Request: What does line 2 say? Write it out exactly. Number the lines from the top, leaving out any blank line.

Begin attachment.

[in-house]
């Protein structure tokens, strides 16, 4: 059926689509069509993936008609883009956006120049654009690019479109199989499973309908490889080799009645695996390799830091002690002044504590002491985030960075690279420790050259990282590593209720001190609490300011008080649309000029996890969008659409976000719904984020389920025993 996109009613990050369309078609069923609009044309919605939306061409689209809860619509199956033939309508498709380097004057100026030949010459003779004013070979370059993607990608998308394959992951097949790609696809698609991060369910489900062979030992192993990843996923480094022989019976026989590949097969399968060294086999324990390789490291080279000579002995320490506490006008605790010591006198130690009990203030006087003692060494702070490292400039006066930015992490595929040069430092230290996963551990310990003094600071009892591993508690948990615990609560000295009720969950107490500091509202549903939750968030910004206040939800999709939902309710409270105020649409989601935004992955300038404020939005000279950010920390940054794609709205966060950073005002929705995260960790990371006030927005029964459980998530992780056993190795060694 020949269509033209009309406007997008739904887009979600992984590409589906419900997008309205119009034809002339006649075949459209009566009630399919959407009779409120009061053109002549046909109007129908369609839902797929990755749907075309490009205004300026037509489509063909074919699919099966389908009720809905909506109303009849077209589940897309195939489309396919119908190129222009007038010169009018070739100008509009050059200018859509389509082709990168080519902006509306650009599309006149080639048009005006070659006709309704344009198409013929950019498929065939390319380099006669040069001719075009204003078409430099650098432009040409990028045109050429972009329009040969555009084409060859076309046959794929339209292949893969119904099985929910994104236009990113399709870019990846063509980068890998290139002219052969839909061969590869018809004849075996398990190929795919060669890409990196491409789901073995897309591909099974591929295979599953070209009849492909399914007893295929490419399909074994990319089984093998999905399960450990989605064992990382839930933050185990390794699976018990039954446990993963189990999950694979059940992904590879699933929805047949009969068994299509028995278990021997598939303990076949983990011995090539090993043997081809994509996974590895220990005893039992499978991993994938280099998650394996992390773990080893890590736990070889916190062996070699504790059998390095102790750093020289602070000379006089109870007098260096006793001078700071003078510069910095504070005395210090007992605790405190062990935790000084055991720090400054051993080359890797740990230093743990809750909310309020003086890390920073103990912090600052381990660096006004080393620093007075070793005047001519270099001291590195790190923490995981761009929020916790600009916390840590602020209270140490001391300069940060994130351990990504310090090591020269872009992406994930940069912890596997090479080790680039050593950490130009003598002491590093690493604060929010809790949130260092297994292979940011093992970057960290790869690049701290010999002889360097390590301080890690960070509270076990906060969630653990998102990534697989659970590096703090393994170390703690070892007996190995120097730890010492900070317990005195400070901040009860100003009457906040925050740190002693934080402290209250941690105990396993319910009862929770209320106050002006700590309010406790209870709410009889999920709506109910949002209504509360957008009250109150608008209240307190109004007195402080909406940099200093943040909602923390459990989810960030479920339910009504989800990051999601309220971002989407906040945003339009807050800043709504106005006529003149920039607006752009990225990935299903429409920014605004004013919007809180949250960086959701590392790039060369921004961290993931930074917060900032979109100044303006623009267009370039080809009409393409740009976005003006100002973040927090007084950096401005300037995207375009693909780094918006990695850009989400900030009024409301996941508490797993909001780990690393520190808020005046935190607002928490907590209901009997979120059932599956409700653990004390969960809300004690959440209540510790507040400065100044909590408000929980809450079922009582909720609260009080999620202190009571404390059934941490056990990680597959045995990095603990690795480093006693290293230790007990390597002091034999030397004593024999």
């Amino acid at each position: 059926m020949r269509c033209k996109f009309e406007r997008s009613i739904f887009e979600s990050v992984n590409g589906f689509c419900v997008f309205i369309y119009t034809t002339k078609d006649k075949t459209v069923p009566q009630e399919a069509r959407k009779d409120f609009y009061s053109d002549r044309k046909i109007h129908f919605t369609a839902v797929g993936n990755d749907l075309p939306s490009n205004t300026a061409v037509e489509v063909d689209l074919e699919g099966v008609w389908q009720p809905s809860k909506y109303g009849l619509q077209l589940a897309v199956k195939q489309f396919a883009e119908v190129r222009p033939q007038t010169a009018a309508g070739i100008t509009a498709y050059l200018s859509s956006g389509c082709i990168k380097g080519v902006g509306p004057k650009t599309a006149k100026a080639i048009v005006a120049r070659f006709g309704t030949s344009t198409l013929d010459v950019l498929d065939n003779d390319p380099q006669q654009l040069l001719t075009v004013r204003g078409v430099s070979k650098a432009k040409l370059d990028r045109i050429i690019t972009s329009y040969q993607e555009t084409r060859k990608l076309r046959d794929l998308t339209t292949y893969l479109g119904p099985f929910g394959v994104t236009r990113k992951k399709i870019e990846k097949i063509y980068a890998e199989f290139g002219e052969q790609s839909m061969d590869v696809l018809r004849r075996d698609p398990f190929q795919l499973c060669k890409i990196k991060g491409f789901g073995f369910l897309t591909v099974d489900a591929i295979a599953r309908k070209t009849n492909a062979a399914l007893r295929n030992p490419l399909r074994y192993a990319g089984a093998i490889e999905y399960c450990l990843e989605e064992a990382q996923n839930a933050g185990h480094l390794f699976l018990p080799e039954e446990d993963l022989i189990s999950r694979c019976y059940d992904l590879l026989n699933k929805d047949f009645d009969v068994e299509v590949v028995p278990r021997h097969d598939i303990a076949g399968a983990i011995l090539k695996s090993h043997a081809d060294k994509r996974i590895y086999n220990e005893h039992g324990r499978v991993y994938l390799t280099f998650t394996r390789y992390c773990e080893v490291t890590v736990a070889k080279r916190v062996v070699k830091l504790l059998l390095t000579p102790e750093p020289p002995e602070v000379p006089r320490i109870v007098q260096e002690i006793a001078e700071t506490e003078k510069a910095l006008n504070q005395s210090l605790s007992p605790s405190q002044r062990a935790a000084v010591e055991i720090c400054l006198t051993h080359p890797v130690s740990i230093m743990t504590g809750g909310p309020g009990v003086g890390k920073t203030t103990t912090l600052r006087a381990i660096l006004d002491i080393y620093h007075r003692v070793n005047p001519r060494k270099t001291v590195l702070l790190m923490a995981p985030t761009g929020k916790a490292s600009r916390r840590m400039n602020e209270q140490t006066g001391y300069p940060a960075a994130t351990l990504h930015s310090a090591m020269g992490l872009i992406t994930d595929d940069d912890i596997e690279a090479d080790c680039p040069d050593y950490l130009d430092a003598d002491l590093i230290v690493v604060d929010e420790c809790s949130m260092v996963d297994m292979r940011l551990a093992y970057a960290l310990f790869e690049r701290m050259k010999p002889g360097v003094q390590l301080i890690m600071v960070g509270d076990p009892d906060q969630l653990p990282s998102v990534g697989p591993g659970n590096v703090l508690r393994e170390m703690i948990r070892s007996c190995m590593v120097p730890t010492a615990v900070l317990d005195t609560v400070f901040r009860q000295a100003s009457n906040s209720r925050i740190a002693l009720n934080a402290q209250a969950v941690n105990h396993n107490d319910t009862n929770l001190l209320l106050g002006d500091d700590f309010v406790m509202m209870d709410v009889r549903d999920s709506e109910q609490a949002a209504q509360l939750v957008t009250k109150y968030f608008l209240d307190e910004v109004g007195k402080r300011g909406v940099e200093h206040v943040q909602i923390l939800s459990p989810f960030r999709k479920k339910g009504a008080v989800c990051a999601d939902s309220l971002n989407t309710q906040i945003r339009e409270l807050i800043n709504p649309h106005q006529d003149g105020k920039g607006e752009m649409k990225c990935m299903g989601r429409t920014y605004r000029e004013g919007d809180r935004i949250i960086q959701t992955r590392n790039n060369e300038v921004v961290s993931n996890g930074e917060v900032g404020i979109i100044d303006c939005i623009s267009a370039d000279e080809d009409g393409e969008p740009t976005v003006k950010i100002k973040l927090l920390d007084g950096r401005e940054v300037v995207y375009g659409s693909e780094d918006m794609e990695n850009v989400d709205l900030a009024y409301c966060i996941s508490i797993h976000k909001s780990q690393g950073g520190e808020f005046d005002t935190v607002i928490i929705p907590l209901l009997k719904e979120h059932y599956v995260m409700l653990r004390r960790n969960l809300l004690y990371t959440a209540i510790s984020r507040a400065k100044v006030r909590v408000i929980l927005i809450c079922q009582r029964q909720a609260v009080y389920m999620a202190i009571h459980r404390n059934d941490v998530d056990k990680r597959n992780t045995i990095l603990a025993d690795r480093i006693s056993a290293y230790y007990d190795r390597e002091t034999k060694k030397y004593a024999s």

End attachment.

């Protein structure tokens, strides 16, 4: 059926689509069509993936008609883009956006120049654009690019479109199989499973309908490889080799009645695996390799830091002690002044504590002491985030960075690279420790050259990282590593209720001190609490300011008080649309000029996890969008659409976000719904984020389920025993 996109009613990050369309078609069923609009044309919605939306061409689209809860619509199956033939309508498709380097004057100026030949010459003779004013070979370059993607990608998308394959992951097949790609696809698609991060369910489900062979030992192993990843996923480094022989019976026989590949097969399968060294086999324990390789490291080279000579002995320490506490006008605790010591006198130690009990203030006087003692060494702070490292400039006066930015992490595929040069430092230290996963551990310990003094600071009892591993508690948990615990609560000295009720969950107490500091509202549903939750968030910004206040939800999709939902309710409270105020649409989601935004992955300038404020939005000279950010920390940054794609709205966060950073005002929705995260960790990371006030927005029964459980998530992780056993190795060694 020949269509033209009309406007997008739904887009979600992984590409589906419900997008309205119009034809002339006649075949459209009566009630399919959407009779409120009061053109002549046909109007129908369609839902797929990755749907075309490009205004300026037509489509063909074919699919099966389908009720809905909506109303009849077209589940897309195939489309396919119908190129222009007038010169009018070739100008509009050059200018859509389509082709990168080519902006509306650009599309006149080639048009005006070659006709309704344009198409013929950019498929065939390319380099006669040069001719075009204003078409430099650098432009040409990028045109050429972009329009040969555009084409060859076309046959794929339209292949893969119904099985929910994104236009990113399709870019990846063509980068890998290139002219052969839909061969590869018809004849075996398990190929795919060669890409990196491409789901073995897309591909099974591929295979599953070209009849492909399914007893295929490419399909074994990319089984093998999905399960450990989605064992990382839930933050185990390794699976018990039954446990993963189990999950694979059940992904590879699933929805047949009969068994299509028995278990021997598939303990076949983990011995090539090993043997081809994509996974590895220990005893039992499978991993994938280099998650394996992390773990080893890590736990070889916190062996070699504790059998390095102790750093020289602070000379006089109870007098260096006793001078700071003078510069910095504070005395210090007992605790405190062990935790000084055991720090400054051993080359890797740990230093743990809750909310309020003086890390920073103990912090600052381990660096006004080393620093007075070793005047001519270099001291590195790190923490995981761009929020916790600009916390840590602020209270140490001391300069940060994130351990990504310090090591020269872009992406994930940069912890596997090479080790680039050593950490130009003598002491590093690493604060929010809790949130260092297994292979940011093992970057960290790869690049701290010999002889360097390590301080890690960070509270076990906060969630653990998102990534697989659970590096703090393994170390703690070892007996190995120097730890010492900070317990005195400070901040009860100003009457906040925050740190002693934080402290209250941690105990396993319910009862929770209320106050002006700590309010406790209870709410009889999920709506109910949002209504509360957008009250109150608008209240307190109004007195402080909406940099200093943040909602923390459990989810960030479920339910009504989800990051999601309220971002989407906040945003339009807050800043709504106005006529003149920039607006752009990225990935299903429409920014605004004013919007809180949250960086959701590392790039060369921004961290993931930074917060900032979109100044303006623009267009370039080809009409393409740009976005003006100002973040927090007084950096401005300037995207375009693909780094918006990695850009989400900030009024409301996941508490797993909001780990690393520190808020005046935190607002928490907590209901009997979120059932599956409700653990004390969960809300004690959440209540510790507040400065100044909590408000929980809450079922009582909720609260009080999620202190009571404390059934941490056990990680597959045995990095603990690795480093006693290293230790007990390597002091034999030397004593024999």